We then move to the Moon, where Dr Heywood Floyd (William Sylvester) and his team of scientists are inspecting a black monolith that has been buried under the surface for four million years. They have no idea of its origin or purpose and it’s known only as TMA-1 (Tycho Magnetic Anomaly One). During their inspection the monolith emits a high pitched radio signal and the film jumps forward 18 months.

Jupiter Mission, the third segment, follows the crew of the first manned mission to Jupiter – Dave Bowman (Keir Dullea), Frank Poole (Gary Lockwood) and three other scientists who have been in cryogenic sleep since before the mission commenced. There’s also a sentient computer system called HAL that controls the functionality of the ship. All is going well until HAL has a breakdown and kills four of the crew, leaving Bowman alone and isolated in deep space. HAL, a highly advanced artificial intelligence whose conflicting orders lead to his malfunction, is one of cinemas great tragic villains, and his resulting paranoia and insanity have devastating and far-reaching consequences for Dave Bowman.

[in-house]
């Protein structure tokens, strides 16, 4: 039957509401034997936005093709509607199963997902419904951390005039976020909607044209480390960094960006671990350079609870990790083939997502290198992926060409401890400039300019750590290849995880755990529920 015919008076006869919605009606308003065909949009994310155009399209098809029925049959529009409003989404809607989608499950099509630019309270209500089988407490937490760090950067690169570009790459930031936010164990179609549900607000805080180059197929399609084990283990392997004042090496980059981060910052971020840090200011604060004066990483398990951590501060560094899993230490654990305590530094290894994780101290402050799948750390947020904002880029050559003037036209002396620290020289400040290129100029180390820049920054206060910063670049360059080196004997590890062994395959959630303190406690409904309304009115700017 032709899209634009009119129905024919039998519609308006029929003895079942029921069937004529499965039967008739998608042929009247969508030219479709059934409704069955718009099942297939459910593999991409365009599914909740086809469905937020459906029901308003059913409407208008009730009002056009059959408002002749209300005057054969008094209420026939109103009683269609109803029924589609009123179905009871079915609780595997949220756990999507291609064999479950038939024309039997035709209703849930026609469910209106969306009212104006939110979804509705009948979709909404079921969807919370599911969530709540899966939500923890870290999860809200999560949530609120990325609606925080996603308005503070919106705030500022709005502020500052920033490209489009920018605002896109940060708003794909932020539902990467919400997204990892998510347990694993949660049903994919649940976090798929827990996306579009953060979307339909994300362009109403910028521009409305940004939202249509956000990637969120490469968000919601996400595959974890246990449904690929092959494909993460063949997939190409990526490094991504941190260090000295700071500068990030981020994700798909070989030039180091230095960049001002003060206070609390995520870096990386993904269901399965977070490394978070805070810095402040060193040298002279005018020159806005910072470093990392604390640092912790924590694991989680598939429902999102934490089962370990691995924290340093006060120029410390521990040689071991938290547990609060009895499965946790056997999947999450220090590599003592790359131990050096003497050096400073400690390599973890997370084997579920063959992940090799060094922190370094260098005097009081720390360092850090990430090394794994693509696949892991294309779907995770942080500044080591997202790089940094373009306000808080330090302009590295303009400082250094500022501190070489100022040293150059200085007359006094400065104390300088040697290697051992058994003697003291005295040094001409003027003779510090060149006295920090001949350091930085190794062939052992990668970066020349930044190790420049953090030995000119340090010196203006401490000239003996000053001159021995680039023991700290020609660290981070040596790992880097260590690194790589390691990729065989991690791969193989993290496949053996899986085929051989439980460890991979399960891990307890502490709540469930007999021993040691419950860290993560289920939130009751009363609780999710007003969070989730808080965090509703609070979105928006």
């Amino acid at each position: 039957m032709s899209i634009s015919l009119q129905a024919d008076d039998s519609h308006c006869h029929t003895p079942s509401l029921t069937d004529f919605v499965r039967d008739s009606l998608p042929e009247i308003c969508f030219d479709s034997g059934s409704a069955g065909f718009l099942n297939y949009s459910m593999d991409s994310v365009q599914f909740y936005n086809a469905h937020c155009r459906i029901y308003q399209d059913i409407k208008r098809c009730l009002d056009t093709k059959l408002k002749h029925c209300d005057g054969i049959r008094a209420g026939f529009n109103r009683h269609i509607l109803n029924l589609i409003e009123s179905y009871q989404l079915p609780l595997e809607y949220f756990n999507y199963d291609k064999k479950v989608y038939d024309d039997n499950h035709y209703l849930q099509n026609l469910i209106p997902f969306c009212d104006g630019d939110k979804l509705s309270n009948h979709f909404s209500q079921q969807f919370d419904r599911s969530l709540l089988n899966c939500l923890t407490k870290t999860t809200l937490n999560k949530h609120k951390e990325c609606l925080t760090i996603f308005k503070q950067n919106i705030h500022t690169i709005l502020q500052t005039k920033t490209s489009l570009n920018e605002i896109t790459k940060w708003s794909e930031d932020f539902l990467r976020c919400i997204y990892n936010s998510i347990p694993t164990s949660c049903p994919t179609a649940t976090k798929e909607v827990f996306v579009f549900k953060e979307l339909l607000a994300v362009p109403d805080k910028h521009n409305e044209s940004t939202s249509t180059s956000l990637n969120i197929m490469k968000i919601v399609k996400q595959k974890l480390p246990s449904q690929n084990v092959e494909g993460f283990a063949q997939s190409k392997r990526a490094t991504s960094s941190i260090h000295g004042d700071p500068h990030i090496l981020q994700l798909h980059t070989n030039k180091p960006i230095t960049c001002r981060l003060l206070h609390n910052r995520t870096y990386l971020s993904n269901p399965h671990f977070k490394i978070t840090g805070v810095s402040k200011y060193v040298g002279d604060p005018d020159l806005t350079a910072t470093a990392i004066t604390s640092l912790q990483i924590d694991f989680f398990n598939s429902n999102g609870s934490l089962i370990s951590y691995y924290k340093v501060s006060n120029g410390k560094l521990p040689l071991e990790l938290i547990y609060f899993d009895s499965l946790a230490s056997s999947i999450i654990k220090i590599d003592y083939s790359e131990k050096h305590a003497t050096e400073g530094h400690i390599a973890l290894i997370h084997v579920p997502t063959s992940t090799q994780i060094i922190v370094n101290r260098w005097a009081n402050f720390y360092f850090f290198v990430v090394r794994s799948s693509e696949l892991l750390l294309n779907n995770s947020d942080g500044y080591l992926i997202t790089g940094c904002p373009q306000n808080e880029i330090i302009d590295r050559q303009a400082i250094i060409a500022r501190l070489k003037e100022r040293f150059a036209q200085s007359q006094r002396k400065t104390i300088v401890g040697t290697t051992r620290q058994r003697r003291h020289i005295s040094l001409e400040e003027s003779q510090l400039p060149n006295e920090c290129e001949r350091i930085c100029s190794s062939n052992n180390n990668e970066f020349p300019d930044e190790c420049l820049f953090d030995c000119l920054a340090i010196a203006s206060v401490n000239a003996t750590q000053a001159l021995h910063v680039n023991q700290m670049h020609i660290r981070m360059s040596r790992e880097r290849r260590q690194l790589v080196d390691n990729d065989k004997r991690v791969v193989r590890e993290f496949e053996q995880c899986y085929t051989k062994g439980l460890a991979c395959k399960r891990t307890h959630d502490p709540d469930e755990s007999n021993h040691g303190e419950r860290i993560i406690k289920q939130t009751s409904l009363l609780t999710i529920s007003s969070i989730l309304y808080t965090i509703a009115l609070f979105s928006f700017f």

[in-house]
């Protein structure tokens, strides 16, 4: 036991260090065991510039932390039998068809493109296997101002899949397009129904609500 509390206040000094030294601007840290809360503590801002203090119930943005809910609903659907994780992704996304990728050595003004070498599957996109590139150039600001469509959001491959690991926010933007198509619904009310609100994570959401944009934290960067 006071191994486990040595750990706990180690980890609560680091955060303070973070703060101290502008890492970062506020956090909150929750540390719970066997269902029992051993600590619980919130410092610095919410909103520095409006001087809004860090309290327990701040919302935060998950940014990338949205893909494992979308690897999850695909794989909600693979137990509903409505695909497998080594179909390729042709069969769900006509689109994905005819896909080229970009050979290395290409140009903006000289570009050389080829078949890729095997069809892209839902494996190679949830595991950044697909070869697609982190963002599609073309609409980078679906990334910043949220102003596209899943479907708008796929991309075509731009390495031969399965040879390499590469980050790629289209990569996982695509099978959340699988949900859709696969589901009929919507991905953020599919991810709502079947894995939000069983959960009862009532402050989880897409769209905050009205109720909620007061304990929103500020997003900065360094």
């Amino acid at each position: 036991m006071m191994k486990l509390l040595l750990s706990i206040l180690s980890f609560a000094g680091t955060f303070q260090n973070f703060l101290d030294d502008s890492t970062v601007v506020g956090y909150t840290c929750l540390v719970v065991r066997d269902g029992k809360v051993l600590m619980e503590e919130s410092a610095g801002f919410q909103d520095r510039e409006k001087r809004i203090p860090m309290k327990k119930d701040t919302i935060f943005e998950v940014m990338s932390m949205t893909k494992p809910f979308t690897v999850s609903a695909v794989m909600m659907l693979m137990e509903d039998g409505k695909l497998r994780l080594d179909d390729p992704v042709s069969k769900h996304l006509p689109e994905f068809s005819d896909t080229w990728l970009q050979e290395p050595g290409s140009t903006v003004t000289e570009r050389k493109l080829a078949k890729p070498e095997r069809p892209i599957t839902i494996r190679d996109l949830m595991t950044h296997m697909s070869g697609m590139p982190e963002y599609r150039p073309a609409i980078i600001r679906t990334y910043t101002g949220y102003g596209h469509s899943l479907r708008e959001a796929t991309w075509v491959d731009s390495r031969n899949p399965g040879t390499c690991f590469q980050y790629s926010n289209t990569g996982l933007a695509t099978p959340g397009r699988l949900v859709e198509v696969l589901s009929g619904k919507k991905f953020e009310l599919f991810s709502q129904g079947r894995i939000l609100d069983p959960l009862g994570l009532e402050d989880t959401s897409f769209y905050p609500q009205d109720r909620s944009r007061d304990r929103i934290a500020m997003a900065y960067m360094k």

The final part, Jupiter and Beyond the Infinite, is another dialogue-free segment. I’m not going to say anything about this in case whoever’s reading this hasn’t seen this film. I will say one thing though – when you watch it, it will blow your mind.